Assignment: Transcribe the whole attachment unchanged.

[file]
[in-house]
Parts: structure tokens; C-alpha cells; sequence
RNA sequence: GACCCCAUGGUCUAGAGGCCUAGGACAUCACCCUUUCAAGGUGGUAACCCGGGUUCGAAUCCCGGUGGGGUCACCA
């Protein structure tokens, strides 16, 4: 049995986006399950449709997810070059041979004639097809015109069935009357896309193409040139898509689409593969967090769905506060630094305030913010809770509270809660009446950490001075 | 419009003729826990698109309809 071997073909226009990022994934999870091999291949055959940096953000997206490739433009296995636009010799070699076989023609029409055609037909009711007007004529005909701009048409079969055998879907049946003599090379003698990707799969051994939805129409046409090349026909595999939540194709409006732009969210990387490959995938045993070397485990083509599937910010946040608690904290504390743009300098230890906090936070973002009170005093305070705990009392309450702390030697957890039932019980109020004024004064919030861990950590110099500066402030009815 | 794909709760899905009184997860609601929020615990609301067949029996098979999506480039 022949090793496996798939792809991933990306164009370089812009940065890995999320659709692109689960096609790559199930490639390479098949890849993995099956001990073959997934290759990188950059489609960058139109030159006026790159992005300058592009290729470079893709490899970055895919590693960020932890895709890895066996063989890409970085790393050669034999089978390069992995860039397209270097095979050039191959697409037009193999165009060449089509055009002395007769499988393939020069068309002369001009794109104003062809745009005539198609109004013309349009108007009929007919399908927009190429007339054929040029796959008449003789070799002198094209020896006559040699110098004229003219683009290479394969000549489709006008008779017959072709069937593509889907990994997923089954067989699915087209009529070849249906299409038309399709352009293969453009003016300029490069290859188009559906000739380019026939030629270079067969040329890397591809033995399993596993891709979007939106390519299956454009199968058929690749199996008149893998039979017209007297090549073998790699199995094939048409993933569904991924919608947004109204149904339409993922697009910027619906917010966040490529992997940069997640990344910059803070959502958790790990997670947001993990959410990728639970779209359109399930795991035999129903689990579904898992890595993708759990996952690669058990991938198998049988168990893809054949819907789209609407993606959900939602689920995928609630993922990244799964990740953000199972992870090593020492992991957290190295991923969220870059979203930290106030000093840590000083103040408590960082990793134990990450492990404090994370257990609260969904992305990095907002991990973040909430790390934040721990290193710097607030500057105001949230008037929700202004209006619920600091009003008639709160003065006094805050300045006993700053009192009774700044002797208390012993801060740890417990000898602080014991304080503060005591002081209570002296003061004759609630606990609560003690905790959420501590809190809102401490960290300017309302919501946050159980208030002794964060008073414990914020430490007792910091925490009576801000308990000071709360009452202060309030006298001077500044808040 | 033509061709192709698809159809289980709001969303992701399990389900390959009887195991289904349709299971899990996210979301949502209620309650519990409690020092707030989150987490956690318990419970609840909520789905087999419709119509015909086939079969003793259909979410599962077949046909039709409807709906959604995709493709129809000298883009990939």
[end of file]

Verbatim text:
[in-house]
Parts: structure tokens; C-alpha cells; sequence
RNA sequence: GACCCCAUGGUCUAGAGGCCUAGGACAUCACCCUUUCAAGGUGGUAACCCGGGUUCGAAUCCCGGUGGGGUCACCA
């Protein structure tokens, strides 16, 4: 049995986006399950449709997810070059041979004639097809015109069935009357896309193409040139898509689409593969967090769905506060630094305030913010809770509270809660009446950490001075 | 419009003729826990698109309809 071997073909226009990022994934999870091999291949055959940096953000997206490739433009296995636009010799070699076989023609029409055609037909009711007007004529005909701009048409079969055998879907049946003599090379003698990707799969051994939805129409046409090349026909595999939540194709409006732009969210990387490959995938045993070397485990083509599937910010946040608690904290504390743009300098230890906090936070973002009170005093305070705990009392309450702390030697957890039932019980109020004024004064919030861990950590110099500066402030009815 | 794909709760899905009184997860609601929020615990609301067949029996098979999506480039 022949090793496996798939792809991933990306164009370089812009940065890995999320659709692109689960096609790559199930490639390479098949890849993995099956001990073959997934290759990188950059489609960058139109030159006026790159992005300058592009290729470079893709490899970055895919590693960020932890895709890895066996063989890409970085790393050669034999089978390069992995860039397209270097095979050039191959697409037009193999165009060449089509055009002395007769499988393939020069068309002369001009794109104003062809745009005539198609109004013309349009108007009929007919399908927009190429007339054929040029796959008449003789070799002198094209020896006559040699110098004229003219683009290479394969000549489709006008008779017959072709069937593509889907990994997923089954067989699915087209009529070849249906299409038309399709352009293969453009003016300029490069290859188009559906000739380019026939030629270079067969040329890397591809033995399993596993891709979007939106390519299956454009199968058929690749199996008149893998039979017209007297090549073998790699199995094939048409993933569904991924919608947004109204149904339409993922697009910027619906917010966040490529992997940069997640990344910059803070959502958790790990997670947001993990959410990728639970779209359109399930795991035999129903689990579904898992890595993708759990996952690669058990991938198998049988168990893809054949819907789209609407993606959900939602689920995928609630993922990244799964990740953000199972992870090593020492992991957290190295991923969220870059979203930290106030000093840590000083103040408590960082990793134990990450492990404090994370257990609260969904992305990095907002991990973040909430790390934040721990290193710097607030500057105001949230008037929700202004209006619920600091009003008639709160003065006094805050300045006993700053009192009774700044002797208390012993801060740890417990000898602080014991304080503060005591002081209570002296003061004759609630606990609560003690905790959420501590809190809102401490960290300017309302919501946050159980208030002794964060008073414990914020430490007792910091925490009576801000308990000071709360009452202060309030006298001077500044808040 | 033509061709192709698809159809289980709001969303992701399990389900390959009887195991289904349709299971899990996210979301949502209620309650519990409690020092707030989150987490956690318990419970609840909520789905087999419709119509015909086939079969003793259909979410599962077949046909039709409807709906959604995709493709129809000298883009990939």